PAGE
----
Dr. Christos Markides (ACEX 404), Dr. Edo Boek (ACEX 412) and Prof. Paul Luckham (BONE 426)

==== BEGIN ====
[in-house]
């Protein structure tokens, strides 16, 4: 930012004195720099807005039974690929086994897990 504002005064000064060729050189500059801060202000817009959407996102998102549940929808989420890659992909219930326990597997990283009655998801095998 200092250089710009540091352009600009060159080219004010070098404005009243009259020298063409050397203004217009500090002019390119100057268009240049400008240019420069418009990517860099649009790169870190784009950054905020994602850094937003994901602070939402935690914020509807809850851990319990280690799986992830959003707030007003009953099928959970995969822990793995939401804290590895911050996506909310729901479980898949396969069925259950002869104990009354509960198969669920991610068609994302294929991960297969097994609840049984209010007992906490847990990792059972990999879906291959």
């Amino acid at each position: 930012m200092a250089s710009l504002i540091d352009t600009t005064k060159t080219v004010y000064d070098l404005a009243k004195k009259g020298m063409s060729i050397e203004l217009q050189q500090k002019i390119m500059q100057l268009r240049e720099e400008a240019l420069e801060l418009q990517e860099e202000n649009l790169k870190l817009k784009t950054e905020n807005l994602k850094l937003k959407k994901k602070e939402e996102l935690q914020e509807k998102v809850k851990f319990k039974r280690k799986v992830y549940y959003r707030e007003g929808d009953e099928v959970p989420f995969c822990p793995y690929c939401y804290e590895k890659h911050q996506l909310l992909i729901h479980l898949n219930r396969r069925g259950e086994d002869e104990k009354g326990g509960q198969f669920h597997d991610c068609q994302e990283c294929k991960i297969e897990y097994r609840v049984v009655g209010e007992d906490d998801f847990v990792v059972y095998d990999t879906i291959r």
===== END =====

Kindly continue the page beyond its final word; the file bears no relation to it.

Mixing in batch vessels is a key unit operation across the chemicals industry. Physical phenomena including heat transfer, mass transfer and solids suspension have been widely studied in stirred tanks to optimise manufacturing processes. In particular, the role of heat transfer in a stirred tank can be critical to not only product purity but also safety where significant reaction exotherms need to be controlled. A range of different and increasingly more difficult rheologies is being used in practice at Syngenta. This requires appropriately scaled down mixing experiments. Excellence in these requires: a) properly scaled down vessels and operating conditions, a subject that is well documented already; b) the selection of a model fluid that simulates the real fluid rheology as much as possibly, and ideally is transparent to allow visualization studies. Even better would be pH stability and no buffering event, to allow acid-base visualization. The objective of this project is to address point b) above. The student will study the literature to summarize best practice, but rheology information tends to be provided in the form of [INPUT=fluid, OUTPUT=rheology]. For model fluids for mixing studies, the desired form must be [INPUT=desired rheology, OUTPUT=recommended fluid(s)]. This reversal in work flow is far from trivial. The first output will be a selection guide. The second output will be a library of model fluid rheology properties (curves and best fits to standard models). The third output could be a journal article for a general chemical engineering publication.